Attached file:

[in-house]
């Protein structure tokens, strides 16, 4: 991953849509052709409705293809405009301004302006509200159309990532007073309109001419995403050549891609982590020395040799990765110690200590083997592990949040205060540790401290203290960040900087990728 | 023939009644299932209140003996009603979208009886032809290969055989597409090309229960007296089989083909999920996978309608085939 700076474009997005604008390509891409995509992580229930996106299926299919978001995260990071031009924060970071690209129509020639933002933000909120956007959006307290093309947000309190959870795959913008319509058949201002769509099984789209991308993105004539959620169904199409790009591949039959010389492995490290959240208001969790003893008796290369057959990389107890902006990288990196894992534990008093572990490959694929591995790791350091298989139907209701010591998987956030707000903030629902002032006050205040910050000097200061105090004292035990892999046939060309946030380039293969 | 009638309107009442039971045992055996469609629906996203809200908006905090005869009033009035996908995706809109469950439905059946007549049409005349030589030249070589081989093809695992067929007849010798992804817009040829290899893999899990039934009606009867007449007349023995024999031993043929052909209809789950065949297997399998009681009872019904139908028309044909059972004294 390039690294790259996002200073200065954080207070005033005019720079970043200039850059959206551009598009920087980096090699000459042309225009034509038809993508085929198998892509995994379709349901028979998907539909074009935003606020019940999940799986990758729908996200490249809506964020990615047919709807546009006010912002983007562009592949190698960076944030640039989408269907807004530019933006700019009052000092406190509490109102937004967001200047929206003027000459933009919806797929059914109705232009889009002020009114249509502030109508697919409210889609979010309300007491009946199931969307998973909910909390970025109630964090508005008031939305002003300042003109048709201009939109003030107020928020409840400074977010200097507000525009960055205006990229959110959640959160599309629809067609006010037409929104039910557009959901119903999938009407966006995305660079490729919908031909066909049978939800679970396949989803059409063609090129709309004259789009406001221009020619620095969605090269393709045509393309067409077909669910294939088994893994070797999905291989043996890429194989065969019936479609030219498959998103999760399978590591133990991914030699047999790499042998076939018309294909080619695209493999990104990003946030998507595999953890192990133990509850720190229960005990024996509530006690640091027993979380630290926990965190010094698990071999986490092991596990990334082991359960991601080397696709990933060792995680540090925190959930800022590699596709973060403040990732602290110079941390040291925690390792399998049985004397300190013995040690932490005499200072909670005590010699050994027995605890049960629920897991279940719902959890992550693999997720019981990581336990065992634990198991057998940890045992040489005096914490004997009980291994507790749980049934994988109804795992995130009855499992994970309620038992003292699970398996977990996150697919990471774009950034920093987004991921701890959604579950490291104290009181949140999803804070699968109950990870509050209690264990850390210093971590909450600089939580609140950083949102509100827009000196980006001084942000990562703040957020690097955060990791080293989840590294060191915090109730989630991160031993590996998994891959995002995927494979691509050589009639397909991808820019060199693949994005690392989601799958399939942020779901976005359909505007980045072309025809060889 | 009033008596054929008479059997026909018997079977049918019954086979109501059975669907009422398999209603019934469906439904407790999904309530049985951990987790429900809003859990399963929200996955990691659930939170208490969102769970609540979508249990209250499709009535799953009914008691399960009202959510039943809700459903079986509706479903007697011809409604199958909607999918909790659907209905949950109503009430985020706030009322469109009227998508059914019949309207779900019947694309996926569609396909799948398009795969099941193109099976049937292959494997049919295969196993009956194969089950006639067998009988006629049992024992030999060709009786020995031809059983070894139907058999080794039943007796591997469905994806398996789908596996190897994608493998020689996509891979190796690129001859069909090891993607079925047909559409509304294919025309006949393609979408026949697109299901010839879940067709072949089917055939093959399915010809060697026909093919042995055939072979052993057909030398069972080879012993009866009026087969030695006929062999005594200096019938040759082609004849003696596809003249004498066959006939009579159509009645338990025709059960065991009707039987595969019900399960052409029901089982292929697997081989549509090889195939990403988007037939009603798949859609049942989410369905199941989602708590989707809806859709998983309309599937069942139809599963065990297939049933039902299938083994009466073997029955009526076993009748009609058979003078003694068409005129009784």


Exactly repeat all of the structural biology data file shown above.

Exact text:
[in-house]
């Protein structure tokens, strides 16, 4: 991953849509052709409705293809405009301004302006509200159309990532007073309109001419995403050549891609982590020395040799990765110690200590083997592990949040205060540790401290203290960040900087990728 | 023939009644299932209140003996009603979208009886032809290969055989597409090309229960007296089989083909999920996978309608085939 700076474009997005604008390509891409995509992580229930996106299926299919978001995260990071031009924060970071690209129509020639933002933000909120956007959006307290093309947000309190959870795959913008319509058949201002769509099984789209991308993105004539959620169904199409790009591949039959010389492995490290959240208001969790003893008796290369057959990389107890902006990288990196894992534990008093572990490959694929591995790791350091298989139907209701010591998987956030707000903030629902002032006050205040910050000097200061105090004292035990892999046939060309946030380039293969 | 009638309107009442039971045992055996469609629906996203809200908006905090005869009033009035996908995706809109469950439905059946007549049409005349030589030249070589081989093809695992067929007849010798992804817009040829290899893999899990039934009606009867007449007349023995024999031993043929052909209809789950065949297997399998009681009872019904139908028309044909059972004294 390039690294790259996002200073200065954080207070005033005019720079970043200039850059959206551009598009920087980096090699000459042309225009034509038809993508085929198998892509995994379709349901028979998907539909074009935003606020019940999940799986990758729908996200490249809506964020990615047919709807546009006010912002983007562009592949190698960076944030640039989408269907807004530019933006700019009052000092406190509490109102937004967001200047929206003027000459933009919806797929059914109705232009889009002020009114249509502030109508697919409210889609979010309300007491009946199931969307998973909910909390970025109630964090508005008031939305002003300042003109048709201009939109003030107020928020409840400074977010200097507000525009960055205006990229959110959640959160599309629809067609006010037409929104039910557009959901119903999938009407966006995305660079490729919908031909066909049978939800679970396949989803059409063609090129709309004259789009406001221009020619620095969605090269393709045509393309067409077909669910294939088994893994070797999905291989043996890429194989065969019936479609030219498959998103999760399978590591133990991914030699047999790499042998076939018309294909080619695209493999990104990003946030998507595999953890192990133990509850720190229960005990024996509530006690640091027993979380630290926990965190010094698990071999986490092991596990990334082991359960991601080397696709990933060792995680540090925190959930800022590699596709973060403040990732602290110079941390040291925690390792399998049985004397300190013995040690932490005499200072909670005590010699050994027995605890049960629920897991279940719902959890992550693999997720019981990581336990065992634990198991057998940890045992040489005096914490004997009980291994507790749980049934994988109804795992995130009855499992994970309620038992003292699970398996977990996150697919990471774009950034920093987004991921701890959604579950490291104290009181949140999803804070699968109950990870509050209690264990850390210093971590909450600089939580609140950083949102509100827009000196980006001084942000990562703040957020690097955060990791080293989840590294060191915090109730989630991160031993590996998994891959995002995927494979691509050589009639397909991808820019060199693949994005690392989601799958399939942020779901976005359909505007980045072309025809060889 | 009033008596054929008479059997026909018997079977049918019954086979109501059975669907009422398999209603019934469906439904407790999904309530049985951990987790429900809003859990399963929200996955990691659930939170208490969102769970609540979508249990209250499709009535799953009914008691399960009202959510039943809700459903079986509706479903007697011809409604199958909607999918909790659907209905949950109503009430985020706030009322469109009227998508059914019949309207779900019947694309996926569609396909799948398009795969099941193109099976049937292959494997049919295969196993009956194969089950006639067998009988006629049992024992030999060709009786020995031809059983070894139907058999080794039943007796591997469905994806398996789908596996190897994608493998020689996509891979190796690129001859069909090891993607079925047909559409509304294919025309006949393609979408026949697109299901010839879940067709072949089917055939093959399915010809060697026909093919042995055939072979052993057909030398069972080879012993009866009026087969030695006929062999005594200096019938040759082609004849003696596809003249004498066959006939009579159509009645338990025709059960065991009707039987595969019900399960052409029901089982292929697997081989549509090889195939990403988007037939009603798949859609049942989410369905199941989602708590989707809806859709998983309309599937069942139809599963065990297939049933039902299938083994009466073997029955009526076993009748009609058979003078003694068409005129009784």